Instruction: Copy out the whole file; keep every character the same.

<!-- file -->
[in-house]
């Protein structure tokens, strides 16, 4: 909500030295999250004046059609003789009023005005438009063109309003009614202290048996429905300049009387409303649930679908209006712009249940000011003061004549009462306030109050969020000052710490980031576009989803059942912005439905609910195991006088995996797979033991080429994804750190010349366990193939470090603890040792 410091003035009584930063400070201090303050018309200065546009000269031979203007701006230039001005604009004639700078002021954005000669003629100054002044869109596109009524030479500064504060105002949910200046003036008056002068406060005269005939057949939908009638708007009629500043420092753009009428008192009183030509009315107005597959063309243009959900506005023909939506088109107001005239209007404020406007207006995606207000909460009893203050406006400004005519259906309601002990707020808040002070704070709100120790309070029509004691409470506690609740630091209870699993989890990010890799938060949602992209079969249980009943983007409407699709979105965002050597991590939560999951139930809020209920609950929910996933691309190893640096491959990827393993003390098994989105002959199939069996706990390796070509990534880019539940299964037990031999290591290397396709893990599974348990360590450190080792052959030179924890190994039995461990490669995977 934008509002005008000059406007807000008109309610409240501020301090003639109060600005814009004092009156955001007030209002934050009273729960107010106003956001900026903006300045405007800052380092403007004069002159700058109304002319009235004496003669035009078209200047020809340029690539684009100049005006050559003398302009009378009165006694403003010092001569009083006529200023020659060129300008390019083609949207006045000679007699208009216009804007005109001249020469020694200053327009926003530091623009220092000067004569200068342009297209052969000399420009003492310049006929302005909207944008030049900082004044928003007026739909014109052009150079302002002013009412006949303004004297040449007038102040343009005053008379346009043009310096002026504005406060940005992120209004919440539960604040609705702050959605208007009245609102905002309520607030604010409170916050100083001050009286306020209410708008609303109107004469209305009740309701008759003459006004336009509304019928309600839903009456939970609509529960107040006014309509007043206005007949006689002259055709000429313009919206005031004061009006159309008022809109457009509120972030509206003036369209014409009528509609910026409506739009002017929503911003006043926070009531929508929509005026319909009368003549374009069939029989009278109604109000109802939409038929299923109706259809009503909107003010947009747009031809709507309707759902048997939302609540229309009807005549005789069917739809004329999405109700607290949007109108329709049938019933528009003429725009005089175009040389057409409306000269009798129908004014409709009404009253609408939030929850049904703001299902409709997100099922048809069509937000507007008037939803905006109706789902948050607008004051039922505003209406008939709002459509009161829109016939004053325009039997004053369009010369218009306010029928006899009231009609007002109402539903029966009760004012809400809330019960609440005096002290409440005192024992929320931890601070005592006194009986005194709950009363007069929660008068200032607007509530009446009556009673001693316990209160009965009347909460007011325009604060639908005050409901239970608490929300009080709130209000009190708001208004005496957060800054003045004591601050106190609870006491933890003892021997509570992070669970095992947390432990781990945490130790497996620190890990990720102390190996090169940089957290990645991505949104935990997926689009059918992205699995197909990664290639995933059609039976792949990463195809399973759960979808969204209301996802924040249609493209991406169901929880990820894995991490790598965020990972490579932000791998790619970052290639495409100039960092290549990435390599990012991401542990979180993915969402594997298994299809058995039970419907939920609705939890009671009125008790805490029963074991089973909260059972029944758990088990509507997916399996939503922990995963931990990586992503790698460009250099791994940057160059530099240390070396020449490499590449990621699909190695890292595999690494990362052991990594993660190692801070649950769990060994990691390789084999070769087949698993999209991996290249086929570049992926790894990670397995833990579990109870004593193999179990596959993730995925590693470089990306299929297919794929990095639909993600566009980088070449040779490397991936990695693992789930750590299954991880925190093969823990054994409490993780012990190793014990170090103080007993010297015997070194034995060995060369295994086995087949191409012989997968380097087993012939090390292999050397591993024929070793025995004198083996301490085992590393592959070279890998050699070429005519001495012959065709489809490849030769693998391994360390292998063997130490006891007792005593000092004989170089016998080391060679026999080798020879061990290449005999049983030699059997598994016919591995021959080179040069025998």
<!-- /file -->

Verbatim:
[in-house]
């Protein structure tokens, strides 16, 4: 909500030295999250004046059609003789009023005005438009063109309003009614202290048996429905300049009387409303649930679908209006712009249940000011003061004549009462306030109050969020000052710490980031576009989803059942912005439905609910195991006088995996797979033991080429994804750190010349366990193939470090603890040792 410091003035009584930063400070201090303050018309200065546009000269031979203007701006230039001005604009004639700078002021954005000669003629100054002044869109596109009524030479500064504060105002949910200046003036008056002068406060005269005939057949939908009638708007009629500043420092753009009428008192009183030509009315107005597959063309243009959900506005023909939506088109107001005239209007404020406007207006995606207000909460009893203050406006400004005519259906309601002990707020808040002070704070709100120790309070029509004691409470506690609740630091209870699993989890990010890799938060949602992209079969249980009943983007409407699709979105965002050597991590939560999951139930809020209920609950929910996933691309190893640096491959990827393993003390098994989105002959199939069996706990390796070509990534880019539940299964037990031999290591290397396709893990599974348990360590450190080792052959030179924890190994039995461990490669995977 934008509002005008000059406007807000008109309610409240501020301090003639109060600005814009004092009156955001007030209002934050009273729960107010106003956001900026903006300045405007800052380092403007004069002159700058109304002319009235004496003669035009078209200047020809340029690539684009100049005006050559003398302009009378009165006694403003010092001569009083006529200023020659060129300008390019083609949207006045000679007699208009216009804007005109001249020469020694200053327009926003530091623009220092000067004569200068342009297209052969000399420009003492310049006929302005909207944008030049900082004044928003007026739909014109052009150079302002002013009412006949303004004297040449007038102040343009005053008379346009043009310096002026504005406060940005992120209004919440539960604040609705702050959605208007009245609102905002309520607030604010409170916050100083001050009286306020209410708008609303109107004469209305009740309701008759003459006004336009509304019928309600839903009456939970609509529960107040006014309509007043206005007949006689002259055709000429313009919206005031004061009006159309008022809109457009509120972030509206003036369209014409009528509609910026409506739009002017929503911003006043926070009531929508929509005026319909009368003549374009069939029989009278109604109000109802939409038929299923109706259809009503909107003010947009747009031809709507309707759902048997939302609540229309009807005549005789069917739809004329999405109700607290949007109108329709049938019933528009003429725009005089175009040389057409409306000269009798129908004014409709009404009253609408939030929850049904703001299902409709997100099922048809069509937000507007008037939803905006109706789902948050607008004051039922505003209406008939709002459509009161829109016939004053325009039997004053369009010369218009306010029928006899009231009609007002109402539903029966009760004012809400809330019960609440005096002290409440005192024992929320931890601070005592006194009986005194709950009363007069929660008068200032607007509530009446009556009673001693316990209160009965009347909460007011325009604060639908005050409901239970608490929300009080709130209000009190708001208004005496957060800054003045004591601050106190609870006491933890003892021997509570992070669970095992947390432990781990945490130790497996620190890990990720102390190996090169940089957290990645991505949104935990997926689009059918992205699995197909990664290639995933059609039976792949990463195809399973759960979808969204209301996802924040249609493209991406169901929880990820894995991490790598965020990972490579932000791998790619970052290639495409100039960092290549990435390599990012991401542990979180993915969402594997298994299809058995039970419907939920609705939890009671009125008790805490029963074991089973909260059972029944758990088990509507997916399996939503922990995963931990990586992503790698460009250099791994940057160059530099240390070396020449490499590449990621699909190695890292595999690494990362052991990594993660190692801070649950769990060994990691390789084999070769087949698993999209991996290249086929570049992926790894990670397995833990579990109870004593193999179990596959993730995925590693470089990306299929297919794929990095639909993600566009980088070449040779490397991936990695693992789930750590299954991880925190093969823990054994409490993780012990190793014990170090103080007993010297015997070194034995060995060369295994086995087949191409012989997968380097087993012939090390292999050397591993024929070793025995004198083996301490085992590393592959070279890998050699070429005519001495012959065709489809490849030769693998391994360390292998063997130490006891007792005593000092004989170089016998080391060679026999080798020879061990290449005999049983030699059997598994016919591995021959080179040069025998």